Acid reflux in adults is hard enough to treat and deal with, let alone when it appears in children. Often the only signs you can work off as a parent that’s indicative of a deeper issue are irritability and vomiting. Which are signs of other possible sicknesses too. This is why it’s hard to pin down exactly how to prevent acid reflux in children.
So what causes acid reflux? Acid reflux is when there’s a backflow of acid from the stomach to the oesophagus. It’s a very common occurrence, but complications and troublesome symptoms such as heartburn can persist if not treated.
This usually happens because the lower oesophageal sphincter is damaged or weakened. As the lower oesophageal sphincter closes to prevent food in the stomach from moving up through the oesophagus, you can see why this can be a problem. (1)
When it comes to your child, you want to ensure you not only help them if they’re suffering from acid reflux but also be proactive and put things in place to help prevent this from occurring at all. In this article, you’ll learn certain lifestyle changes you can put in place to help your child get better and avoid the occurrence of acid reflux.
- Losing weight
One way to help prevent or treat acid reflux is to ensure your child stays a healthy weight. In some cases, any excess fat can contribute to the risk of acid reflux, for both children and adults. This is only to be done if necessary and as instructed and guided by your child’s healthcare provider. So take your child to the park to play when it’s safe. Exercise with them at home. Not only are you making sure they stay at a healthy weight, you’re also getting a bit of exercise in yourself.
- Eating smaller meals
Just like mums-to-be feel pain with reflux in pregnancy, shouldn’t this be also distressing when your children go through this? Again, the amount of food your child is consuming could be a factor in developing acid reflux. Ensuring your child is eating healthy and properly portioned meals can help prevent the onset of acid reflux. Eating smaller meals could also help treat the problem if your child is already suffering. Apart from eating smaller meals, changing their diet could also help mitigate their discomfort.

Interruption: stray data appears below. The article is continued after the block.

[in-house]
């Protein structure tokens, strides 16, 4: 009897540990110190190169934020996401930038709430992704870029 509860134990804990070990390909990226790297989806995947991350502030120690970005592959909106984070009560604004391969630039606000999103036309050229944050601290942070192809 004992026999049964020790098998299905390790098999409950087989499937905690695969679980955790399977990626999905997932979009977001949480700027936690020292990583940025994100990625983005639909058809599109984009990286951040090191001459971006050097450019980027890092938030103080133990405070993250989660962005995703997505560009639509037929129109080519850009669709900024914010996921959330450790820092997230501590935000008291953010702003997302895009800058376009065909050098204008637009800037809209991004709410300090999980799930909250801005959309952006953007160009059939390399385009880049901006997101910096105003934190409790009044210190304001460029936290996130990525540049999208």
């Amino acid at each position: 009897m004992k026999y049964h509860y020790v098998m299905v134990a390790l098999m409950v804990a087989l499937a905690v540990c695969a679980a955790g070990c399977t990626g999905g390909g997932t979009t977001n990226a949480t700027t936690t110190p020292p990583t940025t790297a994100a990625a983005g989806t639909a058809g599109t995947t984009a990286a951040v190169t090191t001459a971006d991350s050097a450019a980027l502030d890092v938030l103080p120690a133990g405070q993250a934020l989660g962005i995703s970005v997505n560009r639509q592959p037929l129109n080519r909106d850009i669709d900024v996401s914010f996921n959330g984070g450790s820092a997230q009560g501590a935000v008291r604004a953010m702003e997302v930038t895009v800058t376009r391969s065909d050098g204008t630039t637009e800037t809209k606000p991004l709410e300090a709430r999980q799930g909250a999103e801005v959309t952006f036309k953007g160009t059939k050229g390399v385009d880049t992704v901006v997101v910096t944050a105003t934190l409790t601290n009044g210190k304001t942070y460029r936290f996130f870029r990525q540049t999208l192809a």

- Avoiding high-fat foods
It’s not just the amount of food your child is eating but the types of food as well. Food high in fat such as french fries; full-fat dairy products, including butter and milk; fatty or fried cuts of meat, bacon or ham; and desserts such as ice cream can increase the chances of acid reflux. Some fruits can also contribute to acid reflux due to their acidity levels, including, oranges, tomatoes, lemons or pineapples. (1)
- Wearing loose-fitting clothing around the stomach
Any tightness or constriction around the stomach and abdomen can contribute to worsening acid reflux. So make sure to dress your children in comfortable, loose-fitting clothes.
- Staying upright after eating
In general, your children’s posture after meals could be a factor in acid reflux. Sitting upright for at least two hours after eating allows food to digest through the system. Any bending over or lying down can cause food to sit in the stomach and move up in to the oesophagus.
- Sleeping at an elevated angle
Lying down flat to sleep can also contribute to acid reflux. Raising the head of your child’s bed between six and eight inches can help stop acid reflux from occurring and ensure your child has a good night’s sleep. You can do this by safely placing blocks under their bedposts
- Doctor-recommended treatments
If the changes you make at home don’t help, your paediatrician might recommend medicine to treat the problem. Most medications work by minimising the amount of acid in your child’s stomach.
You can get some of these medications over the counter, and others you’ll need a prescription for. Some acid reflux medications include:
- antacids you can find at most drugstores,
- proton pump inhibitors (PPIs), which lower the amount of acid the stomach makes,
- H2 blockers that decrease overall acid production, or
- prokinetics that can help the stomach to empty faster. (2)
Your child’s health always comes first
Most preventative measures to stop acid reflux are the same as the recommended home treatments. These include weight management, ensuring they’re eating the right foods and the right amount of food and working on their posture to stop any acid from rising.
Acid reflux is an uncomfortable thing to experience even for an adult, let alone a child. Make sure you keep watch over your child’s symptoms and always seek the help from a healthcare professional who understands your child’s medical history.
- “7 Foods to Add to Your Diet for Acid Reflux”, Source: https://www.healthline.com/health/gerd/diet-nutrition#_noHeaderPrefixedContent
- “Treatment for GER & GERD in Children”, Source: https://www.niddk.nih.gov/health-information/digestive-diseases/acid-reflux-ger-gerd-children/treatment
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